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Measuring teacher immediacy and communication competence on student achievement in calculus: a sequential explanatory mixed method design




Barclay, Allen C., author
Gloeckner, Gene W., advisor
Waite, Alina M., committee member
Timpson, William M., committee member
McGrew, John C., committee member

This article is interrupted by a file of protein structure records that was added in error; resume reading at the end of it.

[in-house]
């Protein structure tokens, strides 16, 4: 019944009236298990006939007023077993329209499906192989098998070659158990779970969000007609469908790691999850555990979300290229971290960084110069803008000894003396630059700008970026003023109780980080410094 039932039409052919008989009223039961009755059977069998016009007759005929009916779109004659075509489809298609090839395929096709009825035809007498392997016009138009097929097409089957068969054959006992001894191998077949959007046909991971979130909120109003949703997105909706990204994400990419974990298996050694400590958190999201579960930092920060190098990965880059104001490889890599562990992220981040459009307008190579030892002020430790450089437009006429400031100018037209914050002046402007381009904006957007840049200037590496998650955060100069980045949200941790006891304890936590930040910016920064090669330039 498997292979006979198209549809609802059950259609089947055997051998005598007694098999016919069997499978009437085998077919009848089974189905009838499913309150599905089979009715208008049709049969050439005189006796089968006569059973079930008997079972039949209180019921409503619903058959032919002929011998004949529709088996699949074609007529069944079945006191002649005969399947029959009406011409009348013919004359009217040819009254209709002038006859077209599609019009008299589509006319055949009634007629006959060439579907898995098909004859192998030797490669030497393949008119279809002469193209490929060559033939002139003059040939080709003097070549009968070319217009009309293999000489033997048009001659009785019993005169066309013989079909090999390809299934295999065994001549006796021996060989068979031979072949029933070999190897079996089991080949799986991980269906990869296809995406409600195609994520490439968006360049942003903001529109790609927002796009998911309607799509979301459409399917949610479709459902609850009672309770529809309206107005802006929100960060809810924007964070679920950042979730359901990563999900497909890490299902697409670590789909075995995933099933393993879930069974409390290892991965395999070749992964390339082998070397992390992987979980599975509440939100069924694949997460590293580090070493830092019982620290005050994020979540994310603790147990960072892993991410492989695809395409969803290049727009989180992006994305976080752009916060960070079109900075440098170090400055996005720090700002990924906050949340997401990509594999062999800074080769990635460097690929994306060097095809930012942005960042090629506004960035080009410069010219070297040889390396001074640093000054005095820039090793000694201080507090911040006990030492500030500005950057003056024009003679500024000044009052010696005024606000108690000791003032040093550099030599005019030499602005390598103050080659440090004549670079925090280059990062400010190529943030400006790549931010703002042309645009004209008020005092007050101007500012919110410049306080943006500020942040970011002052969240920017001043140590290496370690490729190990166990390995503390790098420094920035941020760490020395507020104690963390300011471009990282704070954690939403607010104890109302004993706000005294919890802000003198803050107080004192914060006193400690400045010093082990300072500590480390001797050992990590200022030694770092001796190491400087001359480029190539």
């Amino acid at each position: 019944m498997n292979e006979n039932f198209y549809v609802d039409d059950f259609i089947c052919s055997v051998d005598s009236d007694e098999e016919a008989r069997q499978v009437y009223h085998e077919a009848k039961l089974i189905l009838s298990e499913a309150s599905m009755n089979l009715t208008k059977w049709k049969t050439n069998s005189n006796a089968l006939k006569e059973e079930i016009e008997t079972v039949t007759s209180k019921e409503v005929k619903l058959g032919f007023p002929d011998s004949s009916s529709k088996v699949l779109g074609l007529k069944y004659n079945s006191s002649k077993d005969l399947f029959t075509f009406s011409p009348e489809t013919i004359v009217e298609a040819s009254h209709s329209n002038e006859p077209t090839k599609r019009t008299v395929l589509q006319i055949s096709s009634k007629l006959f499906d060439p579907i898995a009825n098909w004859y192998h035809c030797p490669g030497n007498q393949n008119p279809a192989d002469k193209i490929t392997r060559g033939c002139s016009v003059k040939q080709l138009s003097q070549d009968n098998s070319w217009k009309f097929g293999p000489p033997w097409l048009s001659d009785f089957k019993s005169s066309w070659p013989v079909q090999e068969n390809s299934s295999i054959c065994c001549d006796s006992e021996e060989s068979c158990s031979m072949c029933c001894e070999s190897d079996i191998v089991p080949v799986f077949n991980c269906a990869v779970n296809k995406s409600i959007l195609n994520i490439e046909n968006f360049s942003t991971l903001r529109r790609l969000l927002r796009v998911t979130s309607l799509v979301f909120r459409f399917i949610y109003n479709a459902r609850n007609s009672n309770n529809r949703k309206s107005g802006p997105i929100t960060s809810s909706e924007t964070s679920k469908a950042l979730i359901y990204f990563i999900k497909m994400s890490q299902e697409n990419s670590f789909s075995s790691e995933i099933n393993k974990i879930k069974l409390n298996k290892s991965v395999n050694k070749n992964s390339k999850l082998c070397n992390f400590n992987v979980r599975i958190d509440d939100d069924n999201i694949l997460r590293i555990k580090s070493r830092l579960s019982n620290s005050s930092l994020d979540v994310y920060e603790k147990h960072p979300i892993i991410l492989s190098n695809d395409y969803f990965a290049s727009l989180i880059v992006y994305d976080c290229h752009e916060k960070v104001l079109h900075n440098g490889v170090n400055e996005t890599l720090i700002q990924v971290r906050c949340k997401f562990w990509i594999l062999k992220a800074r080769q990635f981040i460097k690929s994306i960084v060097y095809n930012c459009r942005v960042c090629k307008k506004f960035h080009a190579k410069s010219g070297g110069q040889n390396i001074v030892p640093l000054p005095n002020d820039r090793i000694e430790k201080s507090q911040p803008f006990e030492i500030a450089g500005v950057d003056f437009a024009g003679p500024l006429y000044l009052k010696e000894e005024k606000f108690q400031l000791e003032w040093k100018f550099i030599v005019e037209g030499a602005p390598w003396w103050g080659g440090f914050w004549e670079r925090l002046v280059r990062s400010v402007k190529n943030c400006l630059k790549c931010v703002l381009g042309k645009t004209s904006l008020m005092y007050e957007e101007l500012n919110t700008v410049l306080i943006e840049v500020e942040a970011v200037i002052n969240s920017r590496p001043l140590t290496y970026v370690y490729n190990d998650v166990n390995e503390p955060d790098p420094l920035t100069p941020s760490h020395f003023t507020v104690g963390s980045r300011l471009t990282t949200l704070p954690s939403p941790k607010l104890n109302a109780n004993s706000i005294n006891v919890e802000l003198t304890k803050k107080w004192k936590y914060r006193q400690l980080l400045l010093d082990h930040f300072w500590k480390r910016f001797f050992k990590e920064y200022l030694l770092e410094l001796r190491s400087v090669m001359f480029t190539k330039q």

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On a national level, data indicate that about 40 percent of students in calculus courses finish with a grade of D or F, drop the course, or withdraw (Reinholz, 2009). This high failure rate has led to research studies investigating the teaching of calculus at the national level (House, 1995). Calculus courses have a history of high failure rates, low exam scores, and multiple course redesigns. This paper explored the relationship between teacher immediacy and communication competence from the student perspective on student achievement in calculus. Instead of focusing on course content, reform can come from revisions of the delivery method or instructor behaviors to improve student achievement. Previous studies focused on instructor behaviors and the motivation of teachers and efficacy (Gorrell, 1990; Schaller, 1993) from the instructor perspective. These studies lack student perspective. Calculus for Physical Scientists I at Colorado State University is currently in the process of reform (Klopfenstein, 2008). Past research (House, 1995; Reinholz, 2009; Pilgrim, 2010) has identified the need for reform. Research conducted to help students prepare, perform better, or understand concepts at a higher level, could be beneficial to the fields of Mathematics, Engineering, and Education. Overall, any research conducted to improve failure rates in calculus would be beneficial. Although, findings from this study did not show a statistically significant relationship between student achievement, teacher immediacy, and communication competence, the qualitative findings did show that students who were interviewed enjoyed learning tough concepts, such as calculus, from instructors who used these skills. By using a sequential explanatory design mixed methods study, student opinions expressed in the interviews and focus groups showed a desire for instructors to employ teacher immediacy and communication competence skills. Ruling out instructor behavior as a factor in explaining student achievement, including teacher immediacy and communication competence, may help direct future research to focus on competing theories.


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